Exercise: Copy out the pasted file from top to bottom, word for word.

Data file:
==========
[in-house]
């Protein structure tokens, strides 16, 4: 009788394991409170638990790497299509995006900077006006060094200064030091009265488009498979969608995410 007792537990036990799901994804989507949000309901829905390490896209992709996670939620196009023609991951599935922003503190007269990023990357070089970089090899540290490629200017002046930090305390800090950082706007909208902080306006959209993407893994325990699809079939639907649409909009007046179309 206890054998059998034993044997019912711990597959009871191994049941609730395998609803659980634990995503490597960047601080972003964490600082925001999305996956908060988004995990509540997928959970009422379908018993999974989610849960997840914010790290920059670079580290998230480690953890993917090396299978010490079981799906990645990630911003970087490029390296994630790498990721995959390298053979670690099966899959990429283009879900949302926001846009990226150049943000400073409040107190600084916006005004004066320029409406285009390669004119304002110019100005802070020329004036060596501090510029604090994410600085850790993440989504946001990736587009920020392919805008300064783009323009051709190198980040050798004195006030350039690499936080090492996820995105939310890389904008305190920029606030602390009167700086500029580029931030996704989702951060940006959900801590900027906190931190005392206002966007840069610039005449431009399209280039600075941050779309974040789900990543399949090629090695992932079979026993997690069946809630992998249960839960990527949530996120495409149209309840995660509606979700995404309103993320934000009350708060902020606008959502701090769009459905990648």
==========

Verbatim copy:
[in-house]
């Protein structure tokens, strides 16, 4: 009788394991409170638990790497299509995006900077006006060094200064030091009265488009498979969608995410 007792537990036990799901994804989507949000309901829905390490896209992709996670939620196009023609991951599935922003503190007269990023990357070089970089090899540290490629200017002046930090305390800090950082706007909208902080306006959209993407893994325990699809079939639907649409909009007046179309 206890054998059998034993044997019912711990597959009871191994049941609730395998609803659980634990995503490597960047601080972003964490600082925001999305996956908060988004995990509540997928959970009422379908018993999974989610849960997840914010790290920059670079580290998230480690953890993917090396299978010490079981799906990645990630911003970087490029390296994630790498990721995959390298053979670690099966899959990429283009879900949302926001846009990226150049943000400073409040107190600084916006005004004066320029409406285009390669004119304002110019100005802070020329004036060596501090510029604090994410600085850790993440989504946001990736587009920020392919805008300064783009323009051709190198980040050798004195006030350039690499936080090492996820995105939310890389904008305190920029606030602390009167700086500029580029931030996704989702951060940006959900801590900027906190931190005392206002966007840069610039005449431009399209280039600075941050779309974040789900990543399949090629090695992932079979026993997690069946809630992998249960839960990527949530996120495409149209309840995660509606979700995404309103993320934000009350708060902020606008959502701090769009459905990648």